Thirty-three of the British Army's dead came from the Welsh Guards, 21 from the 3rd Battalion, the Parachute Regiment, 18 from the 2nd Battalion, the Parachute Regiment, 19 from the Special Air Service, 3 from Royal Signals and 8 from each of the Scots Guards and Royal Engineers. The 1st battalion/7th Duke of Edinburgh's Own Gurkha Rifles lost one man killed.

Two more British deaths may be attributed to Operation Corporate, bringing the total to 260:

  • Captain Brian Biddick from SS Uganda underwent an emergency operation on the voyage to the Falklands. Later he was repatriated by an RAF medical flight to the hospital at Wroughton where he died on 12 May.[140]
  • Paul Mills from HMS Coventry suffered from complications from a skull fracture sustained in the sinking of his ship and died on 29 March 1983; he is buried in his home town of Swavesey.[141]

There were 1,188 Argentine and 777 British non-fatal casualties.

Further information about the field hospitals and hospital ships is at Ajax Bay and List of hospitals and hospital ships of the Royal Navy. On the Argentine side beside the Military Hospital at Port Stanley, the Argentine Air Force Mobile Field Hospital was deployed at Comodoro Rivadavia.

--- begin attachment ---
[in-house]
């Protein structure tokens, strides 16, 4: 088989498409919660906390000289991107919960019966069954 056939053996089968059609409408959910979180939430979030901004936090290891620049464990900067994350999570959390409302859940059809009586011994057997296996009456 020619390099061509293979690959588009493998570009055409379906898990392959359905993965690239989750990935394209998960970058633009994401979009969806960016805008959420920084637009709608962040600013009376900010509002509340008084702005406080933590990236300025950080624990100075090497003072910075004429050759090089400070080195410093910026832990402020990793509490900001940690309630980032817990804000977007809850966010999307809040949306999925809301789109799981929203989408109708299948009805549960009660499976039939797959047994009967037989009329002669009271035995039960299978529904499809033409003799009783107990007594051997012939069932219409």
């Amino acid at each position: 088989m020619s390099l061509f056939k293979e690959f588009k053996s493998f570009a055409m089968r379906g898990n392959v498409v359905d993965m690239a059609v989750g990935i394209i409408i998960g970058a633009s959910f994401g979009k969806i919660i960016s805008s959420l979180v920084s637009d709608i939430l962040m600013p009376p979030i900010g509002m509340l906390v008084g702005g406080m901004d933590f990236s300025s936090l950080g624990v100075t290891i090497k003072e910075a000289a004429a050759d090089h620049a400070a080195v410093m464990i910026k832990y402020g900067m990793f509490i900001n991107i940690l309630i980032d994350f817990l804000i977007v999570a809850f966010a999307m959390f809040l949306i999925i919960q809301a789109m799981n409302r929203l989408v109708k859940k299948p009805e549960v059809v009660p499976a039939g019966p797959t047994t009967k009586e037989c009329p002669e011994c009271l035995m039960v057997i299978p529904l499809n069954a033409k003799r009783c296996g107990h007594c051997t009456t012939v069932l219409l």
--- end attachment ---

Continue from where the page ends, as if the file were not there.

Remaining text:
Red Cross Box

Before British offensive operations began, the British and Argentine governments agreed to establish an area on the high seas where both sides could station hospital ships without fear of attack by the other side. This area, a circle 20 nautical miles in diameter, was referred to as the Red Cross Box (48°30′S 53°45′W / 48.5°S 53.75°W / -48.5; -53.75), about 45 miles (72 km) north of Falkland Sound). Ultimately, the British stationed four ships (HMS Hydra, HMS Hecla and HMS Herald, and the primary hospital ship Uganda), within the box, while the Argentinians stationed three (Almirante Irizar, Bahia Paraiso and Puerto Deseado).

Hecla at HM Naval Base Gibraltar, during conversion to a hospital ship for service during the Falklands War